A bill recently introduced by Congressman Mark Takano would reduce the American workweek from 40 to 32 hours to alleviate the exhaustion of overtime and help employees feel they are being paid fairly, according to Takano’s website.
Takano, D-Riverside, is pushing for the 32-Hour Workweek Act because workers are toiling longer hours, above the 40-hour work load, and their pay is remaining stagnant.
Under the proposed legislation, people can work overtime, beyond the 32 hours, and any overtime pay would make them feel like they worked 40 hours with current pay.
Other countries have been considering similar programs. Spain has thought about reducing its workweek to 32 hours and Finland and New Zealand have expressed support.
Chris Nielson, executive director of the Highland Chamber of Commerce, said he was not familiar with the legislation, but that the issue did not bring up any concerns.
“I personally don’t have thoughts on it one way or another,” Nielson said.
Judi Penman, president and chief executive officer of the San Bernardino Area Chamber of Commerce, was not happy hearing about the proposed legislation.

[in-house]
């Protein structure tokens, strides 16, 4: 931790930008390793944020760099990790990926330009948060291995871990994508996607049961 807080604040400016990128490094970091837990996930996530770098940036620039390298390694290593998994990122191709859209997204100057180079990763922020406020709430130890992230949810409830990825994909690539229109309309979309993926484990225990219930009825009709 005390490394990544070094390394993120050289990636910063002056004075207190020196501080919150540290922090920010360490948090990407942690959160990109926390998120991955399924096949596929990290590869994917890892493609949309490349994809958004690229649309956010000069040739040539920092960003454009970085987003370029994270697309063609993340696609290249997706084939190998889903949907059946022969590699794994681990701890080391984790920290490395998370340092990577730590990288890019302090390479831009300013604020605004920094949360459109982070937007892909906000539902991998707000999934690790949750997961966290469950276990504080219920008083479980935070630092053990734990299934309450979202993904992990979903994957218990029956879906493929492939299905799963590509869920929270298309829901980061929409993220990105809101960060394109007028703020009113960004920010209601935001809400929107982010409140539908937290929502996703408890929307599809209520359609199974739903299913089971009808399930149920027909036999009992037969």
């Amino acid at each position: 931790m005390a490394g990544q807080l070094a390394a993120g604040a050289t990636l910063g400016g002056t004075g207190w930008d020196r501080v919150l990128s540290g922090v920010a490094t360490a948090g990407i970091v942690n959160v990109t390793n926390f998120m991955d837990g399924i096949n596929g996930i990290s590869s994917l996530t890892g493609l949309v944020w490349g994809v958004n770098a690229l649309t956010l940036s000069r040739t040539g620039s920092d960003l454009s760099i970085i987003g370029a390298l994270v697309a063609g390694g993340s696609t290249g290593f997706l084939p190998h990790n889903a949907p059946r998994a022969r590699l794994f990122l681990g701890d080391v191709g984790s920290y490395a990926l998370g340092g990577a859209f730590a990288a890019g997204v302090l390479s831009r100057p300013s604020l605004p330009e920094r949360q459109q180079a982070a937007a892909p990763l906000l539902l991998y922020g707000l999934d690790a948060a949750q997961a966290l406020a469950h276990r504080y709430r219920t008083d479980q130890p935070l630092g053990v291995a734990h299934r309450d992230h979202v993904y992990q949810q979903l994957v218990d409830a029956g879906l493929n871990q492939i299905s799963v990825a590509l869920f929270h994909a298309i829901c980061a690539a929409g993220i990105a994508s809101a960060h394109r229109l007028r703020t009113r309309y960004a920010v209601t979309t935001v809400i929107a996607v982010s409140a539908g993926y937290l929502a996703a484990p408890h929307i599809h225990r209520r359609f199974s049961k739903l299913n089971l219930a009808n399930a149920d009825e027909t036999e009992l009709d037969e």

“It appears to me that our legislators have never owned a business or know the struggles of what it’s like to meet payroll,’’ Penman said. “Yet they introduce more laws to make it more difficult for anyone to remain in business.”
Christopher Alvarez, executive director of the Redlands Chamber of Commerce said, “Admittedly, the Chamber’s Government Review Committee has not reviewed this yet, but the bill came into the news after our last meeting. So, we have no official stance on this piece of proposed legislation.
“However, in a recent interview with Reuters, Congressman Takano said himself that ‘employers won’t like it.’ I can understand what he is trying to achieve, but I think there are some more fundamental issues to be tackled first, before considering a 32-hour workweek. As he stated, we are having a hard time getting more employees into the many open jobs we have.
“If businesses are struggling to get enough employees, this bill seems like it would do more harm than help to businesses. Businesses are likely paying the few employees they have 40 hours a week, and are also understaffed. An effort on helping our local businesses, which fuels our local economy, seems far more prudent at this time.”